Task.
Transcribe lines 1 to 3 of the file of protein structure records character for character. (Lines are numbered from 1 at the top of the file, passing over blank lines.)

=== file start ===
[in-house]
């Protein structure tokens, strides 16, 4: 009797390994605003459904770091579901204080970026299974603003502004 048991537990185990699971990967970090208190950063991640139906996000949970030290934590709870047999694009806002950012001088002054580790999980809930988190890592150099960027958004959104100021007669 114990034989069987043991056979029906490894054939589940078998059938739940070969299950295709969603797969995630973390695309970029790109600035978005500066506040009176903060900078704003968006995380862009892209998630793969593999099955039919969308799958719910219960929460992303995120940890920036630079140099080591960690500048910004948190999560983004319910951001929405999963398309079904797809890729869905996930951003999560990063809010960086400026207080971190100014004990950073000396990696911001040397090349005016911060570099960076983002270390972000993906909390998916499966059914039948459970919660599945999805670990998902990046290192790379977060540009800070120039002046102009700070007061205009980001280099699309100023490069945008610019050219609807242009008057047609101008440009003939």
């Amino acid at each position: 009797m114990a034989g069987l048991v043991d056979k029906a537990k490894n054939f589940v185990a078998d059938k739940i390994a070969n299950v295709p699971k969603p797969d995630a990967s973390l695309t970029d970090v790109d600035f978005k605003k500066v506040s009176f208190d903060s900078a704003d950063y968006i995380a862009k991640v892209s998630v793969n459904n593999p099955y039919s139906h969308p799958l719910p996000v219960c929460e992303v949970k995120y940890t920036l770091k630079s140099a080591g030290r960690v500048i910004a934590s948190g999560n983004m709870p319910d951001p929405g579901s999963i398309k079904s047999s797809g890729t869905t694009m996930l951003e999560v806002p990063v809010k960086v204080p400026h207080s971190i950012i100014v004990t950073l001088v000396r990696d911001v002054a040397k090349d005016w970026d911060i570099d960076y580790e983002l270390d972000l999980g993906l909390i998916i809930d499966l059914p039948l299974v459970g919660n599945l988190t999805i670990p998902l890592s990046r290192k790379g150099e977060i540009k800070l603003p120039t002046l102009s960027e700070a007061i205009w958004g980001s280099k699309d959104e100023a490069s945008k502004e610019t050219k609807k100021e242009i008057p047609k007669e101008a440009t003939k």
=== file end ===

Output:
[in-house]
């Protein structure tokens, strides 16, 4: 009797390994605003459904770091579901204080970026299974603003502004 048991537990185990699971990967970090208190950063991640139906996000949970030290934590709870047999694009806002950012001088002054580790999980809930988190890592150099960027958004959104100021007669 114990034989069987043991056979029906490894054939589940078998059938739940070969299950295709969603797969995630973390695309970029790109600035978005500066506040009176903060900078704003968006995380862009892209998630793969593999099955039919969308799958719910219960929460992303995120940890920036630079140099080591960690500048910004948190999560983004319910951001929405999963398309079904797809890729869905996930951003999560990063809010960086400026207080971190100014004990950073000396990696911001040397090349005016911060570099960076983002270390972000993906909390998916499966059914039948459970919660599945999805670990998902990046290192790379977060540009800070120039002046102009700070007061205009980001280099699309100023490069945008610019050219609807242009008057047609101008440009003939």
């Amino acid at each position: 009797m114990a034989g069987l048991v043991d056979k029906a537990k490894n054939f589940v185990a078998d059938k739940i390994a070969n299950v295709p699971k969603p797969d995630a990967s973390l695309t970029d970090v790109d600035f978005k605003k500066v506040s009176f208190d903060s900078a704003d950063y968006i995380a862009k991640v892209s998630v793969n459904n593999p099955y039919s139906h969308p799958l719910p996000v219960c929460e992303v949970k995120y940890t920036l770091k630079s140099a080591g030290r960690v500048i910004a934590s948190g999560n983004m709870p319910d951001p929405g579901s999963i398309k079904s047999s797809g890729t869905t694009m996930l951003e999560v806002p990063v809010k960086v204080p400026h207080s971190i950012i100014v004990t950073l001088v000396r990696d911001v002054a040397k090349d005016w970026d911060i570099d960076y580790e983002l270390d972000l999980g993906l909390i998916i809930d499966l059914p039948l299974v459970g919660n599945l988190t999805i670990p998902l890592s990046r290192k790379g150099e977060i540009k800070l603003p120039t002046l102009s960027e700070a007061i205009w958004g980001s280099k699309d959104e100023a490069s945008k502004e610019t050219k609807k100021e242009i008057p047609k007669e101008a440009t003939k």